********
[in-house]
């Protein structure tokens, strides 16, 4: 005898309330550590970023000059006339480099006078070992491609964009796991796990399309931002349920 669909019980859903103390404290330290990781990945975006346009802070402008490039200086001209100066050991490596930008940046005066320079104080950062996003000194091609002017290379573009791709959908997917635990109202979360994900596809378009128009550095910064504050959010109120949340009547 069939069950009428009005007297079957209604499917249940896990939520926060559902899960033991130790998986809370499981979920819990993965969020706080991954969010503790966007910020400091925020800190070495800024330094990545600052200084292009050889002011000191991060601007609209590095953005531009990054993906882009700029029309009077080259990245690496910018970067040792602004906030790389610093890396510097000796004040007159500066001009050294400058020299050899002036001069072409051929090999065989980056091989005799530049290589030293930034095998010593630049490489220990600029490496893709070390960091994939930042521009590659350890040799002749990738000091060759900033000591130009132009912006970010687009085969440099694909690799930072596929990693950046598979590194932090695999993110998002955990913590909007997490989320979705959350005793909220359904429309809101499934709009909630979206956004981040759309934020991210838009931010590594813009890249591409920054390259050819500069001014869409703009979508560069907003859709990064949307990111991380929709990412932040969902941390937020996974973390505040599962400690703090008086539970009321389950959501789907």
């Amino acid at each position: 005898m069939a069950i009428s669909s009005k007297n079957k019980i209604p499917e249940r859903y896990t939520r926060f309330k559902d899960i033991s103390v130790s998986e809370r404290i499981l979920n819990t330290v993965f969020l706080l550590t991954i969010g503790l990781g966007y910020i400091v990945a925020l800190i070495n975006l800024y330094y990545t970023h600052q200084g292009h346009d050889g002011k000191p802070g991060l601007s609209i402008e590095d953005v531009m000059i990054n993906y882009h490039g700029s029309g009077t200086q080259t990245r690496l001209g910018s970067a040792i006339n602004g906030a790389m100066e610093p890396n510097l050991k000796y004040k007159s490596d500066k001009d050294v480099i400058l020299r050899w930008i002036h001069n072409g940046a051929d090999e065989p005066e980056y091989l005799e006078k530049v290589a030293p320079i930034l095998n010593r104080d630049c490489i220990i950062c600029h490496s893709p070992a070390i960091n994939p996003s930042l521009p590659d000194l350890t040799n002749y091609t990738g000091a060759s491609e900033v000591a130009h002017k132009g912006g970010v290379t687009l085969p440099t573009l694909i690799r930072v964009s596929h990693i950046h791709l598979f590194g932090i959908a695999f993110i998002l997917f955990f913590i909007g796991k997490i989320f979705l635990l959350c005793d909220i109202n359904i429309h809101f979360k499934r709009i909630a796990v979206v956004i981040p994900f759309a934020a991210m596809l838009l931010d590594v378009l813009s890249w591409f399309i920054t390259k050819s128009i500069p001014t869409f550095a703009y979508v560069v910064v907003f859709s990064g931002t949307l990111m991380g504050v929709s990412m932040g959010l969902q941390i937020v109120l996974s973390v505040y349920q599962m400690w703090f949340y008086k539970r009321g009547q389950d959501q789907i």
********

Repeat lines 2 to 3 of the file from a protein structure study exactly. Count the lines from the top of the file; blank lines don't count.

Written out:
């Protein structure tokens, strides 16, 4: 005898309330550590970023000059006339480099006078070992491609964009796991796990399309931002349920 669909019980859903103390404290330290990781990945975006346009802070402008490039200086001209100066050991490596930008940046005066320079104080950062996003000194091609002017290379573009791709959908997917635990109202979360994900596809378009128009550095910064504050959010109120949340009547 069939069950009428009005007297079957209604499917249940896990939520926060559902899960033991130790998986809370499981979920819990993965969020706080991954969010503790966007910020400091925020800190070495800024330094990545600052200084292009050889002011000191991060601007609209590095953005531009990054993906882009700029029309009077080259990245690496910018970067040792602004906030790389610093890396510097000796004040007159500066001009050294400058020299050899002036001069072409051929090999065989980056091989005799530049290589030293930034095998010593630049490489220990600029490496893709070390960091994939930042521009590659350890040799002749990738000091060759900033000591130009132009912006970010687009085969440099694909690799930072596929990693950046598979590194932090695999993110998002955990913590909007997490989320979705959350005793909220359904429309809101499934709009909630979206956004981040759309934020991210838009931010590594813009890249591409920054390259050819500069001014869409703009979508560069907003859709990064949307990111991380929709990412932040969902941390937020996974973390505040599962400690703090008086539970009321389950959501789907």
């Amino acid at each position: 005898m069939a069950i009428s669909s009005k007297n079957k019980i209604p499917e249940r859903y896990t939520r926060f309330k559902d899960i033991s103390v130790s998986e809370r404290i499981l979920n819990t330290v993965f969020l706080l550590t991954i969010g503790l990781g966007y910020i400091v990945a925020l800190i070495n975006l800024y330094y990545t970023h600052q200084g292009h346009d050889g002011k000191p802070g991060l601007s609209i402008e590095d953005v531009m000059i990054n993906y882009h490039g700029s029309g009077t200086q080259t990245r690496l001209g910018s970067a040792i006339n602004g906030a790389m100066e610093p890396n510097l050991k000796y004040k007159s490596d500066k001009d050294v480099i400058l020299r050899w930008i002036h001069n072409g940046a051929d090999e065989p005066e980056y091989l005799e006078k530049v290589a030293p320079i930034l095998n010593r104080d630049c490489i220990i950062c600029h490496s893709p070992a070390i960091n994939p996003s930042l521009p590659d000194l350890t040799n002749y091609t990738g000091a060759s491609e900033v000591a130009h002017k132009g912006g970010v290379t687009l085969p440099t573009l694909i690799r930072v964009s596929h990693i950046h791709l598979f590194g932090i959908a695999f993110i998002l997917f955990f913590i909007g796991k997490i989320f979705l635990l959350c005793d909220i109202n359904i429309h809101f979360k499934r709009i909630a796990v979206v956004i981040p994900f759309a934020a991210m596809l838009l931010d590594v378009l813009s890249w591409f399309i920054t390259k050819s128009i500069p001014t869409f550095a703009y979508v560069v910064v907003f859709s990064g931002t949307l990111m991380g504050v929709s990412m932040g959010l969902q941390i937020v109120l996974s973390v505040y349920q599962m400690w703090f949340y008086k539970r009321g009547q389950d959501q789907i």